How hiring works now

Thursday June 7, 2012

The problem with the job market is not that there aren't enough jobs, it's that the jobs there are can't be done by enough people. What unites them is not even that they are technology jobs; many are visual design jobs that happen to use technology. I think what really unites them is that they are habits-of-mind jobs. They are jobs for people who spontaneously do and make things - not to fill up a resume, but because they are naturally active, productive people.

Anyway, a lot of people are hiring these days. Here's a bit from a notice I saw on an email list, with my comments:

1. Do not send us a resume. Please. Don't. We won't read it.
I'm so glad other people are starting to agree with me about this. Resumes are awful.

2. Email us at ////// at /////////////.
I remember a time when teachers told me I had to go buy resume paper to print my resume on. Now most people are understanding that email is how people communicate. I'd like for companies to be required to disclose whether they have a fax machine - so I know which companies not to invest in.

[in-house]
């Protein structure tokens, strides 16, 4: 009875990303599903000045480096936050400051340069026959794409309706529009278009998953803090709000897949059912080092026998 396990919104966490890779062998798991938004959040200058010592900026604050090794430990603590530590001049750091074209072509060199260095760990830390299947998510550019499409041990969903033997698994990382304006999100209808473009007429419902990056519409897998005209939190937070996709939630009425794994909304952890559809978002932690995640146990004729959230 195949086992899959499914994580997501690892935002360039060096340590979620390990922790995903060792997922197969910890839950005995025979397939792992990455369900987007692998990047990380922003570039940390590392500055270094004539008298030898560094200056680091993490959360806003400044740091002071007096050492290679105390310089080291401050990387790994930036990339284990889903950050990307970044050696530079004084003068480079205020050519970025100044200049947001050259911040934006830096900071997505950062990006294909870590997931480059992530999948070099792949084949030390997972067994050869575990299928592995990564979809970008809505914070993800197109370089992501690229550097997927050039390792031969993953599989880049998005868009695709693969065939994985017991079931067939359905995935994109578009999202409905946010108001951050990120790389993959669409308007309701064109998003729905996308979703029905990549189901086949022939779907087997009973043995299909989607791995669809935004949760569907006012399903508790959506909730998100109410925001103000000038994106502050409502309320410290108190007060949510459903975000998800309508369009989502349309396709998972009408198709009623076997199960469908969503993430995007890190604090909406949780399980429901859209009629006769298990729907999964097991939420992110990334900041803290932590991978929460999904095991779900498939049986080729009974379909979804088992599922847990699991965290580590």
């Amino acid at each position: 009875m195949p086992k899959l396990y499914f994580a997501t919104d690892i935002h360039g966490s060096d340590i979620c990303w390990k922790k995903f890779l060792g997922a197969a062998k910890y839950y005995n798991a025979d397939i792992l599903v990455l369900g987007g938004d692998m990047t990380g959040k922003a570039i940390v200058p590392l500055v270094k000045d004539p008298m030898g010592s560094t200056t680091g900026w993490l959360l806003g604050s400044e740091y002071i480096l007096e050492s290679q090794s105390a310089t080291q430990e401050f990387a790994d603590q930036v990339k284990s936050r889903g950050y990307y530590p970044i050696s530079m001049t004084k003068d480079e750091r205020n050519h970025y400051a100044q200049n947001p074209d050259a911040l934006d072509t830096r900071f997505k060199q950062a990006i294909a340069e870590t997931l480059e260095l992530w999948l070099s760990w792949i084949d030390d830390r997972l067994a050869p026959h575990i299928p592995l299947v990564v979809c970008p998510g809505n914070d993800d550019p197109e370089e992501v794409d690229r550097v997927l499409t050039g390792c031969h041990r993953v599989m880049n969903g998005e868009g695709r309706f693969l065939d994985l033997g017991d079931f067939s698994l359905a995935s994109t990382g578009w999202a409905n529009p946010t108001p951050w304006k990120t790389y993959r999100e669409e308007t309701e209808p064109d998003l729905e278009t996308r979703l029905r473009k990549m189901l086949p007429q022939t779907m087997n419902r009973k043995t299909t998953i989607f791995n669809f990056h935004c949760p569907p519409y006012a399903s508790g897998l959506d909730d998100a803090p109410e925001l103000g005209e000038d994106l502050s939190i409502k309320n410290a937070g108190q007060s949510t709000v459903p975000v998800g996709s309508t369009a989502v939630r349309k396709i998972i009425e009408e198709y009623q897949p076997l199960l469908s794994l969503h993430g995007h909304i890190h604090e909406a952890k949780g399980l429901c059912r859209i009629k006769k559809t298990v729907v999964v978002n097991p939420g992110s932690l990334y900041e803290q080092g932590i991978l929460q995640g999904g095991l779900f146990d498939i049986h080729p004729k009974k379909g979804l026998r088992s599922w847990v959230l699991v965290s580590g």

3. Tell us about yourself; your hopes, dreams, desires or, better yet, how you like to code.
I like all of these, but especially the response to that last bit would tell you a lot about whether a person actually knows anything.

4. Send us examples or your work: code snippets, urls, github, etc.
This is the main point, I think: What matters is what you've done. I don't care if you aced every course at Harvard and MIT and have a recommendation from Obama. Show me what you do. I don't know that portfolios are always appropriate at every stage in education, especially because it's at least as bad as resume-focus when people focus on portfolio-stuffing.

5. Be prepared to Skype with us!

This post was originally hosted elsewhere.